I’d settle for that instead of what we’re being fed now by too many real-life sources. The half-truths, the lies and the ongoing general line of bullshit is making not only us but all of our heads worldwide spin so fast and so quickly that it really is as if we are all on one giant collective Tilt-A-Whirl ride with no way to get off.

Try not to hurl

But as any adult knows there is always a way to get off.

Blood Sweat & Tears – “Spinning Wheel”

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What’s Happening (and What Happened)

It isn’t easy to speak out against injustice when it threatens your livelihood, your friends and family, or your physical and/or psychological self.

But what can be worse is NOT speaking out when any or all of the above are being threatened or at stake.

As news publicly broke this week of showbiz mogul-producer Harvey Weinstein being a serial sexual predator – in rolling stories and testimonies chock full of the kind of salacious details one’s eyes and brain wish they could un-see but certainly never will – I was ironically reading What Happened, Hillary Clinton’s book explaining her 2016 presidential election loss.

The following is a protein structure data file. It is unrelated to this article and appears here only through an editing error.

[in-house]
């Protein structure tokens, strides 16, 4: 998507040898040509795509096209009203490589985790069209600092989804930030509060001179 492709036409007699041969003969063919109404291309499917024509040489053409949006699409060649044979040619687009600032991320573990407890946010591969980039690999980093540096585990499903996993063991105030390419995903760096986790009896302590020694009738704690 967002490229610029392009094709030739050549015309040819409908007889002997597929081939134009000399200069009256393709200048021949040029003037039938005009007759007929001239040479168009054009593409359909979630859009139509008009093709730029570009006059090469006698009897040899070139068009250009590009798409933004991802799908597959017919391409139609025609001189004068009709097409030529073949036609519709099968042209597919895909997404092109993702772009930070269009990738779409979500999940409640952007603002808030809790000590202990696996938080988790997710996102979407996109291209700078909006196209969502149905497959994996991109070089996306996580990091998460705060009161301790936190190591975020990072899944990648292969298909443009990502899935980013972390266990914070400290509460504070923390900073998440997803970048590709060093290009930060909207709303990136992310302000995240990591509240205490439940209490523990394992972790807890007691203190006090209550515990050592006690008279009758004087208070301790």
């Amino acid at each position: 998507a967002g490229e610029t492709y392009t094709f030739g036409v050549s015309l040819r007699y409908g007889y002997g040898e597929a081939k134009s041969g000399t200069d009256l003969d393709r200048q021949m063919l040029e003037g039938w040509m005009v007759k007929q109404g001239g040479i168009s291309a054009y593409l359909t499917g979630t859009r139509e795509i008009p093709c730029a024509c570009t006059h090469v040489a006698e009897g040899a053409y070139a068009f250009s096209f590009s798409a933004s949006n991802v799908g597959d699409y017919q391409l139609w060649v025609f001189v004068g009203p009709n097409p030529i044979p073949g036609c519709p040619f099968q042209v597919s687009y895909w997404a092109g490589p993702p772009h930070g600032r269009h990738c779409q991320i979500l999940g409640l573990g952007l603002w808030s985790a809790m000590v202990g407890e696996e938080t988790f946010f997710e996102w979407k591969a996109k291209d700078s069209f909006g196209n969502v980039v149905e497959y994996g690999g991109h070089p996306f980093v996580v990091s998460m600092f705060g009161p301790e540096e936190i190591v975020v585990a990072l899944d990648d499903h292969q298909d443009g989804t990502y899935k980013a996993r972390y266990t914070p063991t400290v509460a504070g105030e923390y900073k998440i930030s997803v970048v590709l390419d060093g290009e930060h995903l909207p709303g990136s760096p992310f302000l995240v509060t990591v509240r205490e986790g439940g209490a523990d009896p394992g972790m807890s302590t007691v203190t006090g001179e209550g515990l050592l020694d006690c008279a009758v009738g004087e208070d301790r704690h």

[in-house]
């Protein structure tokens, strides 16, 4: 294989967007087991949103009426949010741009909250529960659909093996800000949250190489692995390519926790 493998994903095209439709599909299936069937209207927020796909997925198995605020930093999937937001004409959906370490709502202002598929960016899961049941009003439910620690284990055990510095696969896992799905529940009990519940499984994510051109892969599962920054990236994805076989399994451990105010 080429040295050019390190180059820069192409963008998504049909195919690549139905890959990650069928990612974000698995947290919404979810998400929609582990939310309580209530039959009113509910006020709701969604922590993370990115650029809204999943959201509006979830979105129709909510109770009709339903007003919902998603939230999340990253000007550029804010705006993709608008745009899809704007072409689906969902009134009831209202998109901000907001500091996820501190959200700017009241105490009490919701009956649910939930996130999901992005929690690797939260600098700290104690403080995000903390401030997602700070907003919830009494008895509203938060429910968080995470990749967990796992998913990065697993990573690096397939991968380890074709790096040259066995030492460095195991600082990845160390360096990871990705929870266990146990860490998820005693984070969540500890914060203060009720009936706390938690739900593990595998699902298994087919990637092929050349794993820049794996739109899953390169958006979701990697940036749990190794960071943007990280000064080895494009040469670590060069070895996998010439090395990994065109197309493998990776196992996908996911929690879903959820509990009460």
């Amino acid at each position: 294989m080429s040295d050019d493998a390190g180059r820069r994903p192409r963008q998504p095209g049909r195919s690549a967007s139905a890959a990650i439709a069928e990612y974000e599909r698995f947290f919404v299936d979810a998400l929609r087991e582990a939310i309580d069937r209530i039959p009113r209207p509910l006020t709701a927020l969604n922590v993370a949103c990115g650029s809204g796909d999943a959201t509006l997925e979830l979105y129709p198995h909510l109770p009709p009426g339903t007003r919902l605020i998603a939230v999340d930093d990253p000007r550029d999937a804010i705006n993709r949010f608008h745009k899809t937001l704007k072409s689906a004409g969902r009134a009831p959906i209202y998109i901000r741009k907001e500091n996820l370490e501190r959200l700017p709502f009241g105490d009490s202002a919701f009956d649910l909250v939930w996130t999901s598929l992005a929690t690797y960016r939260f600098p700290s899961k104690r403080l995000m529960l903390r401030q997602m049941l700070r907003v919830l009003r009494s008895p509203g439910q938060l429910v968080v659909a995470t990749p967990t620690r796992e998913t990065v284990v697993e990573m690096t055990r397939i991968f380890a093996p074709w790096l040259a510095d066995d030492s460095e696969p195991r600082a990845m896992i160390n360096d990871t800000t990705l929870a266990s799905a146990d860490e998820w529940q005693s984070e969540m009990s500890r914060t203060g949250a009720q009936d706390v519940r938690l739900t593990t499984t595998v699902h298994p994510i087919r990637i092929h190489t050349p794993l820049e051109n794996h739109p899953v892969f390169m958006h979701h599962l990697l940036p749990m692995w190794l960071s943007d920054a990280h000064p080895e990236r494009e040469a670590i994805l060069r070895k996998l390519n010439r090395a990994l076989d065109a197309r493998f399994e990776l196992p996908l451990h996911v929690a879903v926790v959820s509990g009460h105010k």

No, the irony did not escape me.

No man can write with much authority about the very particular challenges women face when a powerful man tries to crush her and centuries of patriarchal power automatically conspire to protect him and ensure his victory and her suppression. But en masse pushback and testimony from both women AND men can begin to slowly dismantle this kind of oppressive traditionalism and hopefully one day assure this kind of bull crap doesn’t continue.